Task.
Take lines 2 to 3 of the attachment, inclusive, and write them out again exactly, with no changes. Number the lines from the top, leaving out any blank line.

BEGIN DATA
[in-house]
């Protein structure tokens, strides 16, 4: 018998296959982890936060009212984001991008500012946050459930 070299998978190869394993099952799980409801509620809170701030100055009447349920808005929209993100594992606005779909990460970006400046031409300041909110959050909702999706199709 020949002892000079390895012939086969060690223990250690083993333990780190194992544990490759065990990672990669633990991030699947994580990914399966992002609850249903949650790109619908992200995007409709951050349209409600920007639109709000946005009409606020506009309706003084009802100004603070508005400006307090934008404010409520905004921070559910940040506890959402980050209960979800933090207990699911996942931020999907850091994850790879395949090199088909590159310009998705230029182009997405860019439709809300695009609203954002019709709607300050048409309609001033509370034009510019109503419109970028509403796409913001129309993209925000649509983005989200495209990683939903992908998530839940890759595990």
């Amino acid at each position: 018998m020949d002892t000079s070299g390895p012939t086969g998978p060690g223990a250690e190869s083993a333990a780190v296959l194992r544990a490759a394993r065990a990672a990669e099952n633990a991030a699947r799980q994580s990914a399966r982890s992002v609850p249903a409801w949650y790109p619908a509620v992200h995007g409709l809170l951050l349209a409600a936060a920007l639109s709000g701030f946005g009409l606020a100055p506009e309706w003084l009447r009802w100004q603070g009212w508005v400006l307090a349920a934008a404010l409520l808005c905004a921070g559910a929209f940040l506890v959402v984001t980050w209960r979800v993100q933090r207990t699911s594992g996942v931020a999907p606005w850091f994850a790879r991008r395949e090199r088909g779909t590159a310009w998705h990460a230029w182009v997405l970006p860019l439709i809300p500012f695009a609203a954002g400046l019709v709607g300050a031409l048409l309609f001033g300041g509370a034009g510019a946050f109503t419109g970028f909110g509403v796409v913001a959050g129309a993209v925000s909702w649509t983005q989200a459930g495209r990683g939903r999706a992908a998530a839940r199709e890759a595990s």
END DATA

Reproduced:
């Protein structure tokens, strides 16, 4: 018998296959982890936060009212984001991008500012946050459930 070299998978190869394993099952799980409801509620809170701030100055009447349920808005929209993100594992606005779909990460970006400046031409300041909110959050909702999706199709 020949002892000079390895012939086969060690223990250690083993333990780190194992544990490759065990990672990669633990991030699947994580990914399966992002609850249903949650790109619908992200995007409709951050349209409600920007639109709000946005009409606020506009309706003084009802100004603070508005400006307090934008404010409520905004921070559910940040506890959402980050209960979800933090207990699911996942931020999907850091994850790879395949090199088909590159310009998705230029182009997405860019439709809300695009609203954002019709709607300050048409309609001033509370034009510019109503419109970028509403796409913001129309993209925000649509983005989200495209990683939903992908998530839940890759595990």
């Amino acid at each position: 018998m020949d002892t000079s070299g390895p012939t086969g998978p060690g223990a250690e190869s083993a333990a780190v296959l194992r544990a490759a394993r065990a990672a990669e099952n633990a991030a699947r799980q994580s990914a399966r982890s992002v609850p249903a409801w949650y790109p619908a509620v992200h995007g409709l809170l951050l349209a409600a936060a920007l639109s709000g701030f946005g009409l606020a100055p506009e309706w003084l009447r009802w100004q603070g009212w508005v400006l307090a349920a934008a404010l409520l808005c905004a921070g559910a929209f940040l506890v959402v984001t980050w209960r979800v993100q933090r207990t699911s594992g996942v931020a999907p606005w850091f994850a790879r991008r395949e090199r088909g779909t590159a310009w998705h990460a230029w182009v997405l970006p860019l439709i809300p500012f695009a609203a954002g400046l019709v709607g300050a031409l048409l309609f001033g300041g509370a034009g510019a946050f109503t419109g970028f909110g509403v796409v913001a959050g129309a993209v925000s909702w649509t983005q989200a459930g495209r990683g939903r999706a992908a998530a839940r199709e890759a595990s």